10 N.Y.2d 394 (1961)

First National Bank of Odessa, Appellant, v. Mike Fazzari, Respondent.

Court of Appeals of the State of New York.

Decided December 7, 1961.

Attorney(s) appearing for the Case

Osco W. Peterson for appellant.

Henry Valent for respondent.

Leo P. Dorsey for New York State Bankers Association, amicus curiæ.

Chief Judge DESMOND and Judges DYE, FULD, FROESSEL, VAN VOORHIS and BURKE concur.


On December 16, 1957 defendant executed a six-month promissory note to the order of John Wade, Jr. The instrument was payable at the Glen National Bank, Watkins Glen, N. Y., in the amount of $400, with interest. Apparently defendant was unable to read or write English. It was found below that the payee, Wade, prepared the note and induced defendant to sign it upon the misrepresentation that it was a statement of wages earned by Wade while working for defendant, and that it was necessary for income tax purposes. Defendant was not in debt to Wade, and there was no consideration given for the note. The note was signed at the home of defendant in Watkins Glen. At the time, his wife and daughter were present in the house, and his wife, who was able to read, was in an adjoining room. Defendant did not request his wife to read the instrument.

Subsequently defendant learned that the instrument he had signed might have been a note. He consulted his attorney who advised him to notify all of the banks in Schuyler County, and to advise them not to accept the note. In January of 1958, defendant orally informed the cashier of the plaintiff bank in Odessa that he "had been tricked" and that he did not intend to sign a note. He instructed the cashier not to "cash a note" for John Wade, and "not to give him any money under my name". The cashier told him "not to worry" and defendant departed. The cashier, Gilbert, recalled the incident, and testified that defendant told him not to give any money to anyone under Fazzari's name. Gilbert acknowledged that he probably did tell defendant "not to worry", but testified that at the time the note was presented to him for discount he had forgotten the incident.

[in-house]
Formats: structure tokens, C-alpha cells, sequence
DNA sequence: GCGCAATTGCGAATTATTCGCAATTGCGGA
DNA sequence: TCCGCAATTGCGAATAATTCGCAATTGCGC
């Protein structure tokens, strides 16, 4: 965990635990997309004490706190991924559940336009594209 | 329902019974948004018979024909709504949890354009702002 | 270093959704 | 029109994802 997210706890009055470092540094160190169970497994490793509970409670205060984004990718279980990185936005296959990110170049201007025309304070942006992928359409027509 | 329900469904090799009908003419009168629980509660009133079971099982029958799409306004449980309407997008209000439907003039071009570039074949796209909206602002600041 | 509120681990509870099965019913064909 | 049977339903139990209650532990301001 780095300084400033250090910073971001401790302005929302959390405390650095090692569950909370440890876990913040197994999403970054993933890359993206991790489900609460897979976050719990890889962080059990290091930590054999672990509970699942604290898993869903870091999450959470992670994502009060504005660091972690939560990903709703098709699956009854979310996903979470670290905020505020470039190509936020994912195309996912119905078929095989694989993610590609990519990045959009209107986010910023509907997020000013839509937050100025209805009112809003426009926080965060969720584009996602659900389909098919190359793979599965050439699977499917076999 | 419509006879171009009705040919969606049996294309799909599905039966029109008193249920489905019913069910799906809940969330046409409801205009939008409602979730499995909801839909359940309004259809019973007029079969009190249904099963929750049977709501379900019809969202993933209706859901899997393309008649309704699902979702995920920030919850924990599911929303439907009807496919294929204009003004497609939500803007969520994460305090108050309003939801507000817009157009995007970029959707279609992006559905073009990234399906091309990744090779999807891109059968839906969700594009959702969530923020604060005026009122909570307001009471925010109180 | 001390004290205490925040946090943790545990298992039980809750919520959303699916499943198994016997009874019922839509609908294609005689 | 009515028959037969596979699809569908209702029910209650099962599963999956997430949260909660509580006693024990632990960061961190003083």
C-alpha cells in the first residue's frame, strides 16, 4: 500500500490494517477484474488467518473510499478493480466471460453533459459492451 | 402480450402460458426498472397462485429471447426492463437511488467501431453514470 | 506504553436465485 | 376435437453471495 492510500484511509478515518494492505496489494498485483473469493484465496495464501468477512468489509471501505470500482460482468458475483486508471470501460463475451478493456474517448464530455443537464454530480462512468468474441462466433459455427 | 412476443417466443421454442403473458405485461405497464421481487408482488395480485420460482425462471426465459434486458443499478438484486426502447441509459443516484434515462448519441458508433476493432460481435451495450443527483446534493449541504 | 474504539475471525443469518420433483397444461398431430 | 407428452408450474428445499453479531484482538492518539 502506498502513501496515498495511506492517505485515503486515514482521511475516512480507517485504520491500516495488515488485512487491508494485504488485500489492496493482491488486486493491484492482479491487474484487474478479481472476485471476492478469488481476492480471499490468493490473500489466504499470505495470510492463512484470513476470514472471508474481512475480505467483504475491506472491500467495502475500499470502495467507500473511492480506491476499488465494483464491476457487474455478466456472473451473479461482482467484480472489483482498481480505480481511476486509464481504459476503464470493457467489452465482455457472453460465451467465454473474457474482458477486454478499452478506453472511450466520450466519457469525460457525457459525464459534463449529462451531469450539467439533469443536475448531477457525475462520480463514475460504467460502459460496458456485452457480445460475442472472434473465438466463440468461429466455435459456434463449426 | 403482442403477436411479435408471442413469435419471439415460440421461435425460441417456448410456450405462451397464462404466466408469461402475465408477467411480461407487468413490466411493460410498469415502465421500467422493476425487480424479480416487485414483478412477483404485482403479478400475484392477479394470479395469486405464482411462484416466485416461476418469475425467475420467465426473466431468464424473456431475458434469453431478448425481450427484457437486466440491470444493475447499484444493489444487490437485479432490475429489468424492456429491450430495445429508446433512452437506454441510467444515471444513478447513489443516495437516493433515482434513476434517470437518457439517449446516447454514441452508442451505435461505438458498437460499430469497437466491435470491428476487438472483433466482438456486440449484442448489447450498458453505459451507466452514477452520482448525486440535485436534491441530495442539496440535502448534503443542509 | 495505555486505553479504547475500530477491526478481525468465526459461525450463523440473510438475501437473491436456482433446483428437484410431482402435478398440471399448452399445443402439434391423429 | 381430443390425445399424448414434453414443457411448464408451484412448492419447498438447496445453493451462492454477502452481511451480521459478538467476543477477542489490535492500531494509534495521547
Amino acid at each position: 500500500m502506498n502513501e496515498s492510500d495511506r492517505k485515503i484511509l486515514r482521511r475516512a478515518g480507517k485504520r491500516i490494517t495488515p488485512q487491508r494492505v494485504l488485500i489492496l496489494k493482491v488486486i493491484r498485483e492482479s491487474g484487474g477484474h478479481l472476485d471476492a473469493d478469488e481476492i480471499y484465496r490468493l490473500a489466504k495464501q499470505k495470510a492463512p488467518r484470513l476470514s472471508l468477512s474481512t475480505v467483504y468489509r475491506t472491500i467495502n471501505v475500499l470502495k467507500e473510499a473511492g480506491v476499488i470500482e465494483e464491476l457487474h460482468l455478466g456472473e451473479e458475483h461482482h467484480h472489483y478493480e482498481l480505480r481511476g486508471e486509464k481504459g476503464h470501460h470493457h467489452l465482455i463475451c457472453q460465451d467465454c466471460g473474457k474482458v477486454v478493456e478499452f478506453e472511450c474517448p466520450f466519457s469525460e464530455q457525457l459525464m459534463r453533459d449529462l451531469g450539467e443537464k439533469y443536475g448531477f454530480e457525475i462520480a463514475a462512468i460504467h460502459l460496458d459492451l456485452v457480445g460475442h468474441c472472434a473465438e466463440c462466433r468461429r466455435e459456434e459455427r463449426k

We thus have an element presented in this case not present in any of the "forgotten notice" cases so far as we have been able to discover. Not only was notice given to the very cashier who subsequently discounted the note, but the defendant was assured that he had no cause to be concerned about the bank's discounting the note. The phrase "not to worry" would present no other realistic meaning to the average person.

On April 10, 1958 the note was presented to the First National Bank of Odessa by Wellington R. Doane, a customer of the bank and an indorsee of the payee, Wade. Doane indorsed the instrument in blank, and the plaintiff bank, by its cashier, Gilbert, accepted it for value, paying $400 by cashier's check. It was found by the trial court that the cashier, at the time of the negotiation of the note to the bank, had forgotten defendant's prior visit to the bank and the oral notice he had given.

After nonpayment and protest, the plaintiff bank brought this action against defendant. At the close of the evidence the trial court awarded judgment to the plaintiff, holding that the bank was a holder in due course under section 91 of the Negotiable Instruments Law, since its agent had forgotten the prior notice and had acted in good faith in accepting the note. The Appellate Division reversed, holding that the notice, once given, was binding on the bank (Negotiable Instruments Law, § 91, subd. 4); that the bank was not a holder in due course; and that the maker's defense, therefore, was valid.